Malawi to develop petroleum legislation amid political tensions
An article earlier this week in the Malawi Nation once again raises the ongoing thorny issue of rights to what lies beneath Lake Malawi, down the middle of which runs the Malawi/Tanzania border (though Malawi’s stance is that it owns the entire lake). It’s the latest chapter in an ongoing border dispute going back to the 60s; at the end of last year it contributed to violence in both countries, and went to mediation in November, an exceedingly positive development given what had gone before.
There had been a heightening of to-ing and fro-ing about this in recent years, replete with the usual inflammatory comments from ‘leaders’ on both sides who frankly should know better than to say things like “Anyone who tries to provoke our country will face consequences... We will not allow anyone to mess with our country, or try to take away our territory. We will deal with them just as we dealt with Idi Amin” (not that this was the only such statement). for now, though, a more constructive atmosphere seems to have taken hold. Neither country could really afford a war.
It should be noted that the recent spike in the argument may have much to do with potential oil deposits beneath the lake, which rather heighten the stakes for both sides - and raise more immediate concerns of ensuring that any exploration and subsequent drilling benefits local communities (in ways other than simply avoiding armed conflict).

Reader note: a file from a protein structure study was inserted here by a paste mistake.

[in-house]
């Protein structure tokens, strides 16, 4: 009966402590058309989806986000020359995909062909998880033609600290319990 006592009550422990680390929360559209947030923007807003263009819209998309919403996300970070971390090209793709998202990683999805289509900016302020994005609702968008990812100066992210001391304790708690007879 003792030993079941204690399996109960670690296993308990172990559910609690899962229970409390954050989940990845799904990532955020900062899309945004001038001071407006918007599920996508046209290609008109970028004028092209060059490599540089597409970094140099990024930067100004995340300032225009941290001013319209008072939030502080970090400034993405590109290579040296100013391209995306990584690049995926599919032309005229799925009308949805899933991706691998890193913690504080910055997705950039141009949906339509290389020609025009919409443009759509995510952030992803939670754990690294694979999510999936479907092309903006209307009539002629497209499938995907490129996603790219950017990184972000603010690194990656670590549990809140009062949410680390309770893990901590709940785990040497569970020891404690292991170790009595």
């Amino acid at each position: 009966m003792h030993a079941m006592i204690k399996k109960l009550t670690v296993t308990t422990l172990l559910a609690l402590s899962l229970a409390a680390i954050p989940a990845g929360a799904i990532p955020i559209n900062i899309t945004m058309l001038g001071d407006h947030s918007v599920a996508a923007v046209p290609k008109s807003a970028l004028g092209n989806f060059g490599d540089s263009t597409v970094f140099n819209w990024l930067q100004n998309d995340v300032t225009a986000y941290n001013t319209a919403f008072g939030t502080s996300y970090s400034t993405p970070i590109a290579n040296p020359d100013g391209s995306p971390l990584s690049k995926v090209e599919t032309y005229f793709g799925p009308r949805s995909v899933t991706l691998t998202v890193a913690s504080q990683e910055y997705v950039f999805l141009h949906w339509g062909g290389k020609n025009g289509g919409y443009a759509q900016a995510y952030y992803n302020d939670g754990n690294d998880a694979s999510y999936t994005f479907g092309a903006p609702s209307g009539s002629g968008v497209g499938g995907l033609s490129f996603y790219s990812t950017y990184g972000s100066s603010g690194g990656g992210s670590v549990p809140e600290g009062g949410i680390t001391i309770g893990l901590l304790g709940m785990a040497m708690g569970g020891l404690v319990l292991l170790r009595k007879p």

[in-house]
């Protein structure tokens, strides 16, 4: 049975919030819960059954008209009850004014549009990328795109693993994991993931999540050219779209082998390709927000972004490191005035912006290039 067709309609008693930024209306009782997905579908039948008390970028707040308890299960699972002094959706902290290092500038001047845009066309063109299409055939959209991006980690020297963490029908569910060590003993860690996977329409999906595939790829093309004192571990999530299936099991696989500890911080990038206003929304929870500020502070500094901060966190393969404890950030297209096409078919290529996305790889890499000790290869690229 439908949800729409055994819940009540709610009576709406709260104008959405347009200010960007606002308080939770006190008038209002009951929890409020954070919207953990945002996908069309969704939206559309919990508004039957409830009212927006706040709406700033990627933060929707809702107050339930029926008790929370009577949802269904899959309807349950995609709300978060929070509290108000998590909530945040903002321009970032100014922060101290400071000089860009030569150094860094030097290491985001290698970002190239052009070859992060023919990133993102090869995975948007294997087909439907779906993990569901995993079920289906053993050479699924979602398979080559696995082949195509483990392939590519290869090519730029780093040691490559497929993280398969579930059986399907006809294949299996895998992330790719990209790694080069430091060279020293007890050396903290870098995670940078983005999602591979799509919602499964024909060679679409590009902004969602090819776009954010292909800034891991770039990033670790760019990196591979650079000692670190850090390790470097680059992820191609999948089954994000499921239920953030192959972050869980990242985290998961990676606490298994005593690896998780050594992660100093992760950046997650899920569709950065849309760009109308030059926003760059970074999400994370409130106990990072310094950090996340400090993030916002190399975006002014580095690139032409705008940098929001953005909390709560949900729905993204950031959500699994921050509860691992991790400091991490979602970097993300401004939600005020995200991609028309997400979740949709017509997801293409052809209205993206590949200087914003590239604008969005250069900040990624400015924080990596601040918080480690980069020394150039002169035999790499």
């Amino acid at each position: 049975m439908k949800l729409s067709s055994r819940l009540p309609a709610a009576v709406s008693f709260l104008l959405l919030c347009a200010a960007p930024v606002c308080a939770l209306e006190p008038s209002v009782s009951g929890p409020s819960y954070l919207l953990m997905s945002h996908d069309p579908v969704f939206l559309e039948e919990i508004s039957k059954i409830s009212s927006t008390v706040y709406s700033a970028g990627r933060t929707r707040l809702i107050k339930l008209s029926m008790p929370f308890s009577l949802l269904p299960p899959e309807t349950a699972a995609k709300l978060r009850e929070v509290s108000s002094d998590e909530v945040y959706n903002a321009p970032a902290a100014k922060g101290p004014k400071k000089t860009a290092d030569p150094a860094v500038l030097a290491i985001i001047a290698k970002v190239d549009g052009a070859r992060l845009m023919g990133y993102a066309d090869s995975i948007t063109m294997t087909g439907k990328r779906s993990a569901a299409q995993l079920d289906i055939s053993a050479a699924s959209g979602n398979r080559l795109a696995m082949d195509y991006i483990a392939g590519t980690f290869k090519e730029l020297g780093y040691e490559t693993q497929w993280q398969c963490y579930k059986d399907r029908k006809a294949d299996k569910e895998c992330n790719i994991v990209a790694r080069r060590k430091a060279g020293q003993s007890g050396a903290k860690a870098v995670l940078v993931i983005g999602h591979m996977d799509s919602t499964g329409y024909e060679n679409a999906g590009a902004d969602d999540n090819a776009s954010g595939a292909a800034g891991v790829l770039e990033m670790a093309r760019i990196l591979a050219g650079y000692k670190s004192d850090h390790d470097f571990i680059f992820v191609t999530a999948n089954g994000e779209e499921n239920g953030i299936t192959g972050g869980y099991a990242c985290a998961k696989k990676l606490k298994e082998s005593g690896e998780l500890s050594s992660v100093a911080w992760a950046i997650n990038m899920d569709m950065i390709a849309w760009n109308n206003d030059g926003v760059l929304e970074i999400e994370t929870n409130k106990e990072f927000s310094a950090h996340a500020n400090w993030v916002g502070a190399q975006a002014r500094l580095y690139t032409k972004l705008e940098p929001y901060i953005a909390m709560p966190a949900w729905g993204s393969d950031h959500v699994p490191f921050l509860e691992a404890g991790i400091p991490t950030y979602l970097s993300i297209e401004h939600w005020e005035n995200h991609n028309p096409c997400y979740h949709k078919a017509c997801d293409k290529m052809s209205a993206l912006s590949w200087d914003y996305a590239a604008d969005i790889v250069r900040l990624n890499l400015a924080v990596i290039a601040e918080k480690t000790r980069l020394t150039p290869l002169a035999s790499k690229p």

And in that context, Surestream Petroleum Ltd - a company awarded the rights to explore for oil in Malawi - spoke recently at a public hearing organised in the north of the country by the Ministry of Mines.
During this meeting, locals pleaded that Malawi follow mining legislation properly throughout the exploration process, in order to ensure that any exploitation of the lake provided the maximum possible benefits in order to lift Malawians, and those of the impoverished north in particular, out of poverty.
There was also some local concern of an environmental disaster, in response to which Surestream General Manager Keith Robinson went on record to point out that exploration is still in a very early stage: “We still have to present two more EIAs before reaching the drilling stage,” he said. “It may take years.” He also said that Surestream would only be exploring in non-disp[uted territory on the Maalwi side of the lake, in order to avoid heightening political tensions.
It’s a major concern that those tensions are present to this degree so early in the exploration process, and while it may yet contribute greatly to the development of both Malawi and Tanzania (and Mozambique, whose own lake border is often forgotten in the noise) the potential for damage is high should the lake prove lucrative.
There is a very great deal invested in both the mediation process and the refinement of Malawi’s Petroleum Exploration and Production Policy (to be finalised in March with the help of the Commonwealth Secretariat and the University of Dundee in Scotland); here’s hoping that one is successful and the other wise. Watch this space.
IMAGE: Cartoon via nathanmpangala.blogspot.com